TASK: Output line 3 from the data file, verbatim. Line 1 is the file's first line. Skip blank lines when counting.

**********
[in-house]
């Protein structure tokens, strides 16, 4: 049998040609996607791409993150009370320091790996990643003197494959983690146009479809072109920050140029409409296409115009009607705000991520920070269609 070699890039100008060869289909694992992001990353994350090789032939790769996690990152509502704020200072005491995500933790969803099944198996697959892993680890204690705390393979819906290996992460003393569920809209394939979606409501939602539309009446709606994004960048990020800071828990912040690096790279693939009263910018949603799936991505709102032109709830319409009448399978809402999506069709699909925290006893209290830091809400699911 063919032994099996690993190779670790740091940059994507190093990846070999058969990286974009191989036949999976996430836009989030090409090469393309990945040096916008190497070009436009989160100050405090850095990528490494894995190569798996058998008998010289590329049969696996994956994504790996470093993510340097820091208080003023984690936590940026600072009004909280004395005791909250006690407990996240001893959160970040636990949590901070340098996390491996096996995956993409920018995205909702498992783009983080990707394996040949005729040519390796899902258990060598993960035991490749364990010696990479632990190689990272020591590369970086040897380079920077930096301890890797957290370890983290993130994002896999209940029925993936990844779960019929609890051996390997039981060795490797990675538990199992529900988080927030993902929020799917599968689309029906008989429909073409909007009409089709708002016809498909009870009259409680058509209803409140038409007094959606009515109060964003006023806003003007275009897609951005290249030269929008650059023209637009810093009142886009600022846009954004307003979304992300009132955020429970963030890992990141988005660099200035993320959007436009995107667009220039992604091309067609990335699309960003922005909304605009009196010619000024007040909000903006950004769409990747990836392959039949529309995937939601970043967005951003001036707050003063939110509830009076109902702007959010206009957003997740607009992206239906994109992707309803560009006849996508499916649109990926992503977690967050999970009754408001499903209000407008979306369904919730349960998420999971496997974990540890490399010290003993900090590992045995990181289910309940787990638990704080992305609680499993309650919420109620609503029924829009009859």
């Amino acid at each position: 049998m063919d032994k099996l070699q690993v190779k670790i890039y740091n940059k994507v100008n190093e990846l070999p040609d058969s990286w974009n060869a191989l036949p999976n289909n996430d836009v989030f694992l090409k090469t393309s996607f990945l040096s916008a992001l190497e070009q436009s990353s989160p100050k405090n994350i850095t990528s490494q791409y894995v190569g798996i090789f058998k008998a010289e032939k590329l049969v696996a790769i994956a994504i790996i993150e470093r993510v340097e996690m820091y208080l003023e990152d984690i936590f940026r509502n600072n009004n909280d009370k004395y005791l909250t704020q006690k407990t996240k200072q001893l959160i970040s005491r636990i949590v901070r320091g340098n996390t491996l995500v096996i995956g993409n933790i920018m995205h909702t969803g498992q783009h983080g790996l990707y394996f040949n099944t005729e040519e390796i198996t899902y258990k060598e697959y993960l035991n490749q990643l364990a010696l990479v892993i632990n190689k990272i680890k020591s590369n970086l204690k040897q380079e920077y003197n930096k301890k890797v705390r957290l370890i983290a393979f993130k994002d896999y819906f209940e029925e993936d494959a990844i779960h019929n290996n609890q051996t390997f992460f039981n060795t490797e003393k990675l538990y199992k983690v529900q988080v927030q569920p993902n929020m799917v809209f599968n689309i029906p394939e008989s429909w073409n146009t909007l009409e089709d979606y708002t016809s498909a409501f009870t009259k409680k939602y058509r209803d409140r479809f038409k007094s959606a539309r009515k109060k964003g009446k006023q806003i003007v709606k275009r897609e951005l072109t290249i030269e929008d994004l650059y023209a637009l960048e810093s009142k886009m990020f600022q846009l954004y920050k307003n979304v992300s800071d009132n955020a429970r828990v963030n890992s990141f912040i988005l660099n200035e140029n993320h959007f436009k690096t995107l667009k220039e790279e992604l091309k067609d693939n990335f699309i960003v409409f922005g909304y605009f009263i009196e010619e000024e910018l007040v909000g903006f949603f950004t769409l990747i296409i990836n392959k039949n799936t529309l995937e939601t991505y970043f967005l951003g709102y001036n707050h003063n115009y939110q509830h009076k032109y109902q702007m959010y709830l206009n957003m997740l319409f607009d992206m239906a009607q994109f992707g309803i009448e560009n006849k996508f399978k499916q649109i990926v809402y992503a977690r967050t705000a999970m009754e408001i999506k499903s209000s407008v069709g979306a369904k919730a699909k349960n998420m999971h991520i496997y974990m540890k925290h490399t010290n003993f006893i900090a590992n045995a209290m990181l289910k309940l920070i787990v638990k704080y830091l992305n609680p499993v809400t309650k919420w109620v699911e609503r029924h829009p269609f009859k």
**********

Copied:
């Amino acid at each position: 049998m063919d032994k099996l070699q690993v190779k670790i890039y740091n940059k994507v100008n190093e990846l070999p040609d058969s990286w974009n060869a191989l036949p999976n289909n996430d836009v989030f694992l090409k090469t393309s996607f990945l040096s916008a992001l190497e070009q436009s990353s989160p100050k405090n994350i850095t990528s490494q791409y894995v190569g798996i090789f058998k008998a010289e032939k590329l049969v696996a790769i994956a994504i790996i993150e470093r993510v340097e996690m820091y208080l003023e990152d984690i936590f940026r509502n600072n009004n909280d009370k004395y005791l909250t704020q006690k407990t996240k200072q001893l959160i970040s005491r636990i949590v901070r320091g340098n996390t491996l995500v096996i995956g993409n933790i920018m995205h909702t969803g498992q783009h983080g790996l990707y394996f040949n099944t005729e040519e390796i198996t899902y258990k060598e697959y993960l035991n490749q990643l364990a010696l990479v892993i632990n190689k990272i680890k020591s590369n970086l204690k040897q380079e920077y003197n930096k301890k890797v705390r957290l370890i983290a393979f993130k994002d896999y819906f209940e029925e993936d494959a990844i779960h019929n290996n609890q051996t390997f992460f039981n060795t490797e003393k990675l538990y199992k983690v529900q988080v927030q569920p993902n929020m799917v809209f599968n689309i029906p394939e008989s429909w073409n146009t909007l009409e089709d979606y708002t016809s498909a409501f009870t009259k409680k939602y058509r209803d409140r479809f038409k007094s959606a539309r009515k109060k964003g009446k006023q806003i003007v709606k275009r897609e951005l072109t290249i030269e929008d994004l650059y023209a637009l960048e810093s009142k886009m990020f600022q846009l954004y920050k307003n979304v992300s800071d009132n955020a429970r828990v963030n890992s990141f912040i988005l660099n200035e140029n993320h959007f436009k690096t995107l667009k220039e790279e992604l091309k067609d693939n990335f699309i960003v409409f922005g909304y605009f009263i009196e010619e000024e910018l007040v909000g903006f949603f950004t769409l990747i296409i990836n392959k039949n799936t529309l995937e939601t991505y970043f967005l951003g709102y001036n707050h003063n115009y939110q509830h009076k032109y109902q702007m959010y709830l206009n957003m997740l319409f607009d992206m239906a009607q994109f992707g309803i009448e560009n006849k996508f399978k499916q649109i990926v809402y992503a977690r967050t705000a999970m009754e408001i999506k499903s209000s407008v069709g979306a369904k919730a699909k349960n998420m999971h991520i496997y974990m540890k925290h490399t010290n003993f006893i900090a590992n045995a209290m990181l289910k309940l920070i787990v638990k704080y830091l992305n609680p499993v809400t309650k919420w109620v699911e609503r029924h829009p269609f009859k």